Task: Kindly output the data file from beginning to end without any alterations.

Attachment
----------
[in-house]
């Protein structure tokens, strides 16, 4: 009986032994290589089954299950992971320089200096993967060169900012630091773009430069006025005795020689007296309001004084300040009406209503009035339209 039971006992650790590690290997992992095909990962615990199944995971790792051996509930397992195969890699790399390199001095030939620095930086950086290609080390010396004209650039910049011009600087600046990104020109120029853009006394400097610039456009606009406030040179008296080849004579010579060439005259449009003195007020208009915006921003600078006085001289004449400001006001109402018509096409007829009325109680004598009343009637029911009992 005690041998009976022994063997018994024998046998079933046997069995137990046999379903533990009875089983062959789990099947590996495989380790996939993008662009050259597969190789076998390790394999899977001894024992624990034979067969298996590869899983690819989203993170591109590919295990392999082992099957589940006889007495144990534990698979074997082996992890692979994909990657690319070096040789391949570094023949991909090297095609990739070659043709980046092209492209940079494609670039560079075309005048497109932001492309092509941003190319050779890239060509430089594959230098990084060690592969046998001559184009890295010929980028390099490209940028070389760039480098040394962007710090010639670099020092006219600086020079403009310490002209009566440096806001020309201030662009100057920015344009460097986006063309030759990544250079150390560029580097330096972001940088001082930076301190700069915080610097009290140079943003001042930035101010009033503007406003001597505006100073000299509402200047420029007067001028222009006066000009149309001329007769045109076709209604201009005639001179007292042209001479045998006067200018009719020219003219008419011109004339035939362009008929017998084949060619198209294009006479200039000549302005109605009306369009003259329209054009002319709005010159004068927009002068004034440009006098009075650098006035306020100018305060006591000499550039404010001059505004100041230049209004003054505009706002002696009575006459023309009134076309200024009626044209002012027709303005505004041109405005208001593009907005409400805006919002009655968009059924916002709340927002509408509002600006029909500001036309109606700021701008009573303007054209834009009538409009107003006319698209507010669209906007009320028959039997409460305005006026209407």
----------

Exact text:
[in-house]
């Protein structure tokens, strides 16, 4: 009986032994290589089954299950992971320089200096993967060169900012630091773009430069006025005795020689007296309001004084300040009406209503009035339209 039971006992650790590690290997992992095909990962615990199944995971790792051996509930397992195969890699790399390199001095030939620095930086950086290609080390010396004209650039910049011009600087600046990104020109120029853009006394400097610039456009606009406030040179008296080849004579010579060439005259449009003195007020208009915006921003600078006085001289004449400001006001109402018509096409007829009325109680004598009343009637029911009992 005690041998009976022994063997018994024998046998079933046997069995137990046999379903533990009875089983062959789990099947590996495989380790996939993008662009050259597969190789076998390790394999899977001894024992624990034979067969298996590869899983690819989203993170591109590919295990392999082992099957589940006889007495144990534990698979074997082996992890692979994909990657690319070096040789391949570094023949991909090297095609990739070659043709980046092209492209940079494609670039560079075309005048497109932001492309092509941003190319050779890239060509430089594959230098990084060690592969046998001559184009890295010929980028390099490209940028070389760039480098040394962007710090010639670099020092006219600086020079403009310490002209009566440096806001020309201030662009100057920015344009460097986006063309030759990544250079150390560029580097330096972001940088001082930076301190700069915080610097009290140079943003001042930035101010009033503007406003001597505006100073000299509402200047420029007067001028222009006066000009149309001329007769045109076709209604201009005639001179007292042209001479045998006067200018009719020219003219008419011109004339035939362009008929017998084949060619198209294009006479200039000549302005109605009306369009003259329209054009002319709005010159004068927009002068004034440009006098009075650098006035306020100018305060006591000499550039404010001059505004100041230049209004003054505009706002002696009575006459023309009134076309200024009626044209002012027709303005505004041109405005208001593009907005409400805006919002009655968009059924916002709340927002509408509002600006029909500001036309109606700021701008009573303007054209834009009538409009107003006319698209507010669209906007009320028959039997409460305005006026209407």